Tories fear return of nasty party in attacks on welfare 'scroungers'

Backlash against ads grows as benefits cap passed in Commons

Rhetoric about benefit “scroungers” and “skivers” used by the Conservatives will be toned down after a backlash from their own ministers and MPs, who fear the attacks could revive the Tories’ image as “the nasty party”.

Iain Duncan Smith, the Work and Pensions Secretary, has joined the criticism of the language used by Conservative Campaign HQ and the Chancellor George Osborne. Mr Duncan Smith was appalled by a Tory online advert last month showing a man on a sofa, asking whether the Government should support "hard-working families or people who won't work".

Lynton Crosby, the Australian political strategist who starts work this month as the Tories' election campaign chief, joined Mr Duncan Smith in warning the party not to repeat the ad. Today the Tories ran a different ad, attacking Labour and saying they were "standing up for hard-working people".

MPs have voted to give a second reading to the Welfare Benefits Uprating Bill by 324 votes to 268, a government majority of 56. The measure will limit the rise in most state benefits and tax credits to one per cent for the next three years. The Commons rejected a Labour amendment opposing the measure by 328 votes to 262.

One Tory minister told The Independent: "We've not got the language right at Conservative HQ and the Treasury. Some people who lose their jobs and many people on tax credits, are strivers not scroungers. Young people looking hard for their first job are not skivers; there is a danger we may make them feel like parasites, and that we look like the nasty party. The message should be that we are making work pay."

Martin Vickers, Tory MP for Cleethorpes, where 500 jobs will be lost when the Kimberly-Clark nappy firm closes a plant, said: "I support the Bill but we must not tar everyone with the same brush. Some people in my constituency who will be on benefits for a few months; in no sense will they be scroungers." Sarah Wollaston, Tory MP for Totnes, said: "We have to be very careful about the language that we use … I don't feel it's right to use words like skivers. It might rhyme with strivers but it doesn't mean that it's the right word to use for people on benefits."

Some Liberal Democrat backbenchers voted against the Bill, even though it was backed by Nick Clegg. John Leech, MP for Manchester Withington, said: "I find it objectionable that the Tories are using 'skivers versus strivers' rhetoric to justify a cut to seven million working families."

Sarah Teather, a former education minister, told the Commons that using "the language of shirkers and strivers will have long-term impacts on public attitudes". They were joined by David Ward of Bradford East and Julian Huppert of Cambridge.

Vince Cable, the Lib Dem Business Secretary, said: "I'm very uncomfortable with some of the language being used by our coalition partners, attacking people out of work... That … is completely unacceptable."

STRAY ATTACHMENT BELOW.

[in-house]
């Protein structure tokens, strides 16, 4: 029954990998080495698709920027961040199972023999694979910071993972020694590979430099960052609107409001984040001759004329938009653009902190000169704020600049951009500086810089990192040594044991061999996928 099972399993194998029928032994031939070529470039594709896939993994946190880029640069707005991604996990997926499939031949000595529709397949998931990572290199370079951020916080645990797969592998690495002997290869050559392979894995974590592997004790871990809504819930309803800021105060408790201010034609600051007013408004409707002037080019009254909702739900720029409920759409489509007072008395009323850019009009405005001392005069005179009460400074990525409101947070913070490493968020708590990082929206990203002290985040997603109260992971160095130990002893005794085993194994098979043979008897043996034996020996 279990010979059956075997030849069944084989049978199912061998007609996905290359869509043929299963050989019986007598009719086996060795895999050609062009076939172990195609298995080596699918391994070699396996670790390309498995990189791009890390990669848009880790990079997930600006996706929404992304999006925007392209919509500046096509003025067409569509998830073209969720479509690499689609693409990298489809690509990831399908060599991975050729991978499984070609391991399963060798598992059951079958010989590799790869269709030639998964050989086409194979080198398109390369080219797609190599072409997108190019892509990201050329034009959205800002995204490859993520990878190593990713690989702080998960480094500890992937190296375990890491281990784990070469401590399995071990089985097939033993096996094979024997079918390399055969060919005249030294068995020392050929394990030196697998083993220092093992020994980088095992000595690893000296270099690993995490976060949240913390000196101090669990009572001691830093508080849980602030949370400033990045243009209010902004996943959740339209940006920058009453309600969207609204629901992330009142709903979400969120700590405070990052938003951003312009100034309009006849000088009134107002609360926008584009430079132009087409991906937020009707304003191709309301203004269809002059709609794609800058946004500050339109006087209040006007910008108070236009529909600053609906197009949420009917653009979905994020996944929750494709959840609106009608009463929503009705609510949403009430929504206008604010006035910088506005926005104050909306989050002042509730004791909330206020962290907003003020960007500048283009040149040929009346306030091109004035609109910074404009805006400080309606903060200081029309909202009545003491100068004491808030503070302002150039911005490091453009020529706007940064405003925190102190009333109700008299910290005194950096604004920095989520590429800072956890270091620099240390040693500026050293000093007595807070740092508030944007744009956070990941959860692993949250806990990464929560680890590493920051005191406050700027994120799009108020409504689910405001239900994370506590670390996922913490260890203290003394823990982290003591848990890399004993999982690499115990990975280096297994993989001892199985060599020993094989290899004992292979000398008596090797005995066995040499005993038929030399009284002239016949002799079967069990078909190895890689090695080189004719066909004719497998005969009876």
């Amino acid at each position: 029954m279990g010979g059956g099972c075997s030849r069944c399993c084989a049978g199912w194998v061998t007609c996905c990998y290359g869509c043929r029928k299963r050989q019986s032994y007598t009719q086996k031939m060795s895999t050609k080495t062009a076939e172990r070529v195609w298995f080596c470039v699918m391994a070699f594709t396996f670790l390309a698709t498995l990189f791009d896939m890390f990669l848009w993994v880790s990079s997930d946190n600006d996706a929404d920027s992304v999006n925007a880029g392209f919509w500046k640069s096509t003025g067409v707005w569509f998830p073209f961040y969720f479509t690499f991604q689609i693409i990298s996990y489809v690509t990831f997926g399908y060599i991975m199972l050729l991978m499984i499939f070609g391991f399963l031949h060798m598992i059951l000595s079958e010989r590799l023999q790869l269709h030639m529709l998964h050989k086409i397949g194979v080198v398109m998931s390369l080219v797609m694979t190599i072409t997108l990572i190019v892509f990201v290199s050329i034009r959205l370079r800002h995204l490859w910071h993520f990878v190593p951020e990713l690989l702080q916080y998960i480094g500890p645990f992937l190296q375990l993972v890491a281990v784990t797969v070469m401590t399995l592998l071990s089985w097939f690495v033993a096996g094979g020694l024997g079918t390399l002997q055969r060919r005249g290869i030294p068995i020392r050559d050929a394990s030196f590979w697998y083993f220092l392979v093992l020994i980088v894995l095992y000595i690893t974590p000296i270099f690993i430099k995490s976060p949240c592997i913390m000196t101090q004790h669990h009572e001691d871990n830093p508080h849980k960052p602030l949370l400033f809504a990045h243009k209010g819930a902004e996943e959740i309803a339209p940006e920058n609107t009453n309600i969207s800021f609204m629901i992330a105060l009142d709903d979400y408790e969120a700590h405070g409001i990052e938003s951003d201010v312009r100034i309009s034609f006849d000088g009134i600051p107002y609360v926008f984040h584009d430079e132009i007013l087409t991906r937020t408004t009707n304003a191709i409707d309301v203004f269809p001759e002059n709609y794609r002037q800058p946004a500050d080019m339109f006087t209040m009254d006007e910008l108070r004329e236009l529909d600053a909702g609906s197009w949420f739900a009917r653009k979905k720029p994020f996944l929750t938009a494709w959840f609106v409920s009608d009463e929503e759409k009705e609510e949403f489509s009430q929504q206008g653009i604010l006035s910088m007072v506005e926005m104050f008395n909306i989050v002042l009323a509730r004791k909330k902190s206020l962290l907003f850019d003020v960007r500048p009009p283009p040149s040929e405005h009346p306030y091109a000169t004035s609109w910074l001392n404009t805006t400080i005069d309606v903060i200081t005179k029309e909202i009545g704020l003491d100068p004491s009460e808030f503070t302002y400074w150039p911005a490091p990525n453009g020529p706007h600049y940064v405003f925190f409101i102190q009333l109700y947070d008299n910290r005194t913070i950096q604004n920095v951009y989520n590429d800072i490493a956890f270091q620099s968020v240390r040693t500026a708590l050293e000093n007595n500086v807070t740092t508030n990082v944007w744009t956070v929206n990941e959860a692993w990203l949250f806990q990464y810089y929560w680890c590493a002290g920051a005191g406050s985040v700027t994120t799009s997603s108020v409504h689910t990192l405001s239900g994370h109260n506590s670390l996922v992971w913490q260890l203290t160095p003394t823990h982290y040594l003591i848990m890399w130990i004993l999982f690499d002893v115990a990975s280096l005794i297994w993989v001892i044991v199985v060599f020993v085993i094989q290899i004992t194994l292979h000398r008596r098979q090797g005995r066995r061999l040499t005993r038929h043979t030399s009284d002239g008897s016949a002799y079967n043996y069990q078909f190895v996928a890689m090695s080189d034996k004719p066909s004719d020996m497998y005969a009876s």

Labour adopted the high-risk strategy of opposing the measure but claims public opinion is shifting its way because two-thirds of those affected by the below-inflation rises are low-paid people in work.

Liam Byrne, the shadow Work and Pensions Secretary, said: "They know this is a strivers' tax pure and simple and they're now desperate to hide it."

*l David Cameron and Nick Clegg are set to publish a dossier detailing progress on 480 pledges made by the coalition Government, which will acknowledge that some more than 70 targets have been missed, according to reports. The Daily Telegraph reported that the document will confirm that the coalition has failed to meet pledges in areas ranging from pensions and road-building to criminal justice, and said its publication appeared to have been delayed amid fears that it would overshadow any favourable coverage of the coalition's mid-term review.

Cameron loses second minister in two days

David Cameron's attempt to start the new year on a positive footing suffered another setback tonight when a second minister resigned from his Government.

Lord Marland of Odstock, a junior trade minister at the Department of Business, Innovation and Skills, is the second Conservative minister to leave the Government in as many days. It follows the surprise resignation on Monday of Lord Strathclyde as Leader of the House of Lords, which marred a relaunch of the Coalition.

A Downing Street spokesman said: "Lord Marland will be stepping down as a minister in order to focus on his role in trade promotion." The former Conservative Party treasurer will continue to act as the Prime Minister's trade envoy, and will lead delegations of businessmen on foreign trips.

Andrew Grice

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